Tag Archives: privacy

Timing Side Channel Attacks

I had an interesting discussion with Bob McMillian of IDG yesterday about the potential for timing attacks in the cloud. Timing attacks are a kind of side channel attack that is based on observed behavior of a cryptographic system when fed certain inputs. Given enough determinism in the response time of the system, it may be possible to crack the cryptosystem based on a statistical sampling of its response times taken over many transactions.

Bob was interested in my thoughts about the threat this attack vector represents to cloud-resident applications. It’s an interesting question, because I think that the very characteristics of the cloud that people so often criticize when discussing security—that is, multi-tenancy and the obfuscation of actual physical resources by providers—actually work to mitigate this attack because they add so much non-deterministic jitter to the system.

Bob’s excellent article got picked up by a number of sources, including ComputerWorld, LinuxSecurity, InfoWorld. It’s also been picked up by the mainstream media, including both San Francisco Chronicle and the New York Times.

On Twitter, Social Media, and Privacy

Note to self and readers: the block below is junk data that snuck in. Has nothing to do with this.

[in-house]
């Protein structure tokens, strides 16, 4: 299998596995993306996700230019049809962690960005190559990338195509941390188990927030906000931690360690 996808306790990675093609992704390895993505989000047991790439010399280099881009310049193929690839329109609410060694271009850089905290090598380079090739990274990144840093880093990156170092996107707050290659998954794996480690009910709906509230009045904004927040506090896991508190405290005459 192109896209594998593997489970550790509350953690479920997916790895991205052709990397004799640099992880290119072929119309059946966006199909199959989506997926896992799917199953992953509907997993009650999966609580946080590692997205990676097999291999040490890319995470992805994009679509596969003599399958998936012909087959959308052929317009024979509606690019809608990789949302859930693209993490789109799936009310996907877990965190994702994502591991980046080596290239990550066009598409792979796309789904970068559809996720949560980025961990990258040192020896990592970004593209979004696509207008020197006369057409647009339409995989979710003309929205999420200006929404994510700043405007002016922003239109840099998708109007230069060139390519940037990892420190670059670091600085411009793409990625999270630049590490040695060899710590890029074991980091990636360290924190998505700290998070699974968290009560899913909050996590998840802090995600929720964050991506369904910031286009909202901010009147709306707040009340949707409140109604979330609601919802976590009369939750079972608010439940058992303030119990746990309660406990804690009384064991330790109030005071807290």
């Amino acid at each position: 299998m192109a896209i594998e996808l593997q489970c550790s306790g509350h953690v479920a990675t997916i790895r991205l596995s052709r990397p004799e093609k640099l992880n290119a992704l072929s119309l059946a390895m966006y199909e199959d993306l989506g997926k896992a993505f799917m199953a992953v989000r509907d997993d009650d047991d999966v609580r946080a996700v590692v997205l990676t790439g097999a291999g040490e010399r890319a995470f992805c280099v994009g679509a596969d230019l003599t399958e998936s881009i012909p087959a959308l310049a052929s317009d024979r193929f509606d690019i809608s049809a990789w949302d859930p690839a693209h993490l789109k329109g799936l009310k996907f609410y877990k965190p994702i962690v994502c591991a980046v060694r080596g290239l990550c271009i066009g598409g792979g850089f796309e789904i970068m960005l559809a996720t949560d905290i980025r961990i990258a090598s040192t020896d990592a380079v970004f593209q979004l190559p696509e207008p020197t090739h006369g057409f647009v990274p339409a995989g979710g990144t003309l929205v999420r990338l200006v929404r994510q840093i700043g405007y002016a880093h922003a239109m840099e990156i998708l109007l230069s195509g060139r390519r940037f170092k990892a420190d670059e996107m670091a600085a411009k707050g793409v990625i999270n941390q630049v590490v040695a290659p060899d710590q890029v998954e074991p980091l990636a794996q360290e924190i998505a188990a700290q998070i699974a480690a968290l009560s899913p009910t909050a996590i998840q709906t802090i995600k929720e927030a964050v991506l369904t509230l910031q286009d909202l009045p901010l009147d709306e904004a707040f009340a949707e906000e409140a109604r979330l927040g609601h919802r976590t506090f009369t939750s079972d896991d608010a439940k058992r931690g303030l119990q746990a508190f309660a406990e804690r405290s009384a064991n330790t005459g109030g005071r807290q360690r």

The greatest threat to our own privacy remains ourselves. CNET reports that a twitter user believes that his home was robbed because he tweeted about being on vacation. Couldn’t see that one coming…

This is a huge problem with social media. So much of it is a thinly veiled conceit, and few think about how this information could be used against them. Sometimes the exploits can be quite subtle. The article on CNET makes some really good points about determining someone’s location through geotagged flickr photos, including where they live and when/where they are out of town.

We spend a lot of time with legislation around privacy (e.g. HIPAA) and infrastrcture that enforces privacy policy, but in the end we are our own worst enemies.

Right now, I’m at home. Sharpening my knives.